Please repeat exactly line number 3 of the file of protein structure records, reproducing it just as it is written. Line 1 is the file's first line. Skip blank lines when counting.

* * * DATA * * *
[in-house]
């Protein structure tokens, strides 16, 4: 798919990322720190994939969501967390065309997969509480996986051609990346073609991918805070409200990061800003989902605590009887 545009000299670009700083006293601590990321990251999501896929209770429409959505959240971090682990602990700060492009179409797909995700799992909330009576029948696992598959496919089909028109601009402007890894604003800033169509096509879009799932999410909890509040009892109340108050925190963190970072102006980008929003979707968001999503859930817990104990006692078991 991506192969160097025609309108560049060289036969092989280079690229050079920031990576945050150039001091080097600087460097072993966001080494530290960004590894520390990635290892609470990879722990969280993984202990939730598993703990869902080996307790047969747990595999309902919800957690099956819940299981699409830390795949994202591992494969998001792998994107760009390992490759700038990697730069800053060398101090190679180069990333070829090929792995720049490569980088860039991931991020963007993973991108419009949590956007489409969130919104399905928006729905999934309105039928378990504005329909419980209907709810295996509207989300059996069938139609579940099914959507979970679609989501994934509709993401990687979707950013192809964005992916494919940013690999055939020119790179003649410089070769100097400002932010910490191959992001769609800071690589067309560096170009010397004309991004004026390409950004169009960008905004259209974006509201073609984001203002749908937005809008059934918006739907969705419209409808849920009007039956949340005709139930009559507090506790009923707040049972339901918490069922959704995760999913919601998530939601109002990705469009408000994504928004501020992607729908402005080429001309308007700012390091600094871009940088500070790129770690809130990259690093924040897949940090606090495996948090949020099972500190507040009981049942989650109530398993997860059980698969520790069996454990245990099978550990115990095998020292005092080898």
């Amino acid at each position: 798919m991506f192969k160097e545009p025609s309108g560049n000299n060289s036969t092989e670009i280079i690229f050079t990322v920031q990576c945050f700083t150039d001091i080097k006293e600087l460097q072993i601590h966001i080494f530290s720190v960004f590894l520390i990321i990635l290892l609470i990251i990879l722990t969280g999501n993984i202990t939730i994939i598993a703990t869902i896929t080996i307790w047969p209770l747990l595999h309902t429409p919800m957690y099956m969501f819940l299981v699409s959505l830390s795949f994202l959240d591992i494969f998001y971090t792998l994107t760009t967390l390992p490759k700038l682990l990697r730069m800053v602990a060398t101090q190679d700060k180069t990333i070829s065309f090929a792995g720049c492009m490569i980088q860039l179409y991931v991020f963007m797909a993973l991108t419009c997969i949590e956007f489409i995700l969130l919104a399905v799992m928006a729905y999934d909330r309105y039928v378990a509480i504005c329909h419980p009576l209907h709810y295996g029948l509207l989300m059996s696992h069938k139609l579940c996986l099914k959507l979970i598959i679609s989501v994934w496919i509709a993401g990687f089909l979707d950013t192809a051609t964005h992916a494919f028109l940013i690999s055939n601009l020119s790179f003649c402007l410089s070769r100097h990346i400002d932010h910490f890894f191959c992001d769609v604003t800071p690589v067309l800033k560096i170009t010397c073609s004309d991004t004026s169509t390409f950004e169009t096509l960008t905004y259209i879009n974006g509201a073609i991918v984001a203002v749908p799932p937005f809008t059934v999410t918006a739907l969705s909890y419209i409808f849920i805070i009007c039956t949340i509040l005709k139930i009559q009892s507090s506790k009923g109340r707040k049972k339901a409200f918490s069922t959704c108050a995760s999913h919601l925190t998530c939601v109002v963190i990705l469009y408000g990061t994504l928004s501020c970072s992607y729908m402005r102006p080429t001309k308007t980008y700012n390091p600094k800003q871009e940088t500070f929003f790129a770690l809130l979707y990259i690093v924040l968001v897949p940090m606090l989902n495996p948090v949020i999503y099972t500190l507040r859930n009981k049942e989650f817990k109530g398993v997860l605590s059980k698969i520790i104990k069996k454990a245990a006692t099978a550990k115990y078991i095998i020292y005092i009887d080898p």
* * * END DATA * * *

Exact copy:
């Amino acid at each position: 798919m991506f192969k160097e545009p025609s309108g560049n000299n060289s036969t092989e670009i280079i690229f050079t990322v920031q990576c945050f700083t150039d001091i080097k006293e600087l460097q072993i601590h966001i080494f530290s720190v960004f590894l520390i990321i990635l290892l609470i990251i990879l722990t969280g999501n993984i202990t939730i994939i598993a703990t869902i896929t080996i307790w047969p209770l747990l595999h309902t429409p919800m957690y099956m969501f819940l299981v699409s959505l830390s795949f994202l959240d591992i494969f998001y971090t792998l994107t760009t967390l390992p490759k700038l682990l990697r730069m800053v602990a060398t101090q190679d700060k180069t990333i070829s065309f090929a792995g720049c492009m490569i980088q860039l179409y991931v991020f963007m797909a993973l991108t419009c997969i949590e956007f489409i995700l969130l919104a399905v799992m928006a729905y999934d909330r309105y039928v378990a509480i504005c329909h419980p009576l209907h709810y295996g029948l509207l989300m059996s696992h069938k139609l579940c996986l099914k959507l979970i598959i679609s989501v994934w496919i509709a993401g990687f089909l979707d950013t192809a051609t964005h992916a494919f028109l940013i690999s055939n601009l020119s790179f003649c402007l410089s070769r100097h990346i400002d932010h910490f890894f191959c992001d769609v604003t800071p690589v067309l800033k560096i170009t010397c073609s004309d991004t004026s169509t390409f950004e169009t096509l960008t905004y259209i879009n974006g509201a073609i991918v984001a203002v749908p799932p937005f809008t059934v999410t918006a739907l969705s909890y419209i409808f849920i805070i009007c039956t949340i509040l005709k139930i009559q009892s507090s506790k009923g109340r707040k049972k339901a409200f918490s069922t959704c108050a995760s999913h919601l925190t998530c939601v109002v963190i990705l469009y408000g990061t994504l928004s501020c970072s992607y729908m402005r102006p080429t001309k308007t980008y700012n390091p600094k800003q871009e940088t500070f929003f790129a770690l809130l979707y990259i690093v924040l968001v897949p940090m606090l989902n495996p948090v949020i999503y099972t500190l507040r859930n009981k049942e989650f817990k109530g398993v997860l605590s059980k698969i520790i104990k069996k454990a245990a006692t099978a550990k115990y078991i095998i020292y005092i009887d080898p």